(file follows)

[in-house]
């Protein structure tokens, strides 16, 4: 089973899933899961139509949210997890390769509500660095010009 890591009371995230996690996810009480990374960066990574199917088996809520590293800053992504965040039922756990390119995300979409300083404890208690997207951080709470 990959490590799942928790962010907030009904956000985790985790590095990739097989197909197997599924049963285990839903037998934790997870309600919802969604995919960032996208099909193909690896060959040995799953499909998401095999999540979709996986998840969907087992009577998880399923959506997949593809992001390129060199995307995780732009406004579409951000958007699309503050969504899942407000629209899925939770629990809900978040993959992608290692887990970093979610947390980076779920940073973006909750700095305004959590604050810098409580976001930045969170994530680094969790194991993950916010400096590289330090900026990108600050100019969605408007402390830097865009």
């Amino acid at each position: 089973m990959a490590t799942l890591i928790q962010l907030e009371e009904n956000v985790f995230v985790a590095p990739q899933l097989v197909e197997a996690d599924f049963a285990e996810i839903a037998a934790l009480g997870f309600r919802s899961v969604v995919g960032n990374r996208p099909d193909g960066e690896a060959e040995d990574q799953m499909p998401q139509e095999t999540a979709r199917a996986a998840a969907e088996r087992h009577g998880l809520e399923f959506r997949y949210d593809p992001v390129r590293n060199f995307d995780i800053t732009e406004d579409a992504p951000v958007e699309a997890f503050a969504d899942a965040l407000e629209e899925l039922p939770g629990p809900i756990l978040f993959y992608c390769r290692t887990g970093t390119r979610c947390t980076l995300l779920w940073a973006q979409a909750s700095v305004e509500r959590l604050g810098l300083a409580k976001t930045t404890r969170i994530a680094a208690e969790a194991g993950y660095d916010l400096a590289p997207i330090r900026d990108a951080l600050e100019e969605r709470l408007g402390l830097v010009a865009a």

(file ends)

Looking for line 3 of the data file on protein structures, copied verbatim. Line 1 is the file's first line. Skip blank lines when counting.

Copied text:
């Amino acid at each position: 089973m990959a490590t799942l890591i928790q962010l907030e009371e009904n956000v985790f995230v985790a590095p990739q899933l097989v197909e197997a996690d599924f049963a285990e996810i839903a037998a934790l009480g997870f309600r919802s899961v969604v995919g960032n990374r996208p099909d193909g960066e690896a060959e040995d990574q799953m499909p998401q139509e095999t999540a979709r199917a996986a998840a969907e088996r087992h009577g998880l809520e399923f959506r997949y949210d593809p992001v390129r590293n060199f995307d995780i800053t732009e406004d579409a992504p951000v958007e699309a997890f503050a969504d899942a965040l407000e629209e899925l039922p939770g629990p809900i756990l978040f993959y992608c390769r290692t887990g970093t390119r979610c947390t980076l995300l779920w940073a973006q979409a909750s700095v305004e509500r959590l604050g810098l300083a409580k976001t930045t404890r969170i994530a680094a208690e969790a194991g993950y660095d916010l400096a590289p997207i330090r900026d990108a951080l600050e100019e969605r709470l408007g402390l830097v010009a865009a």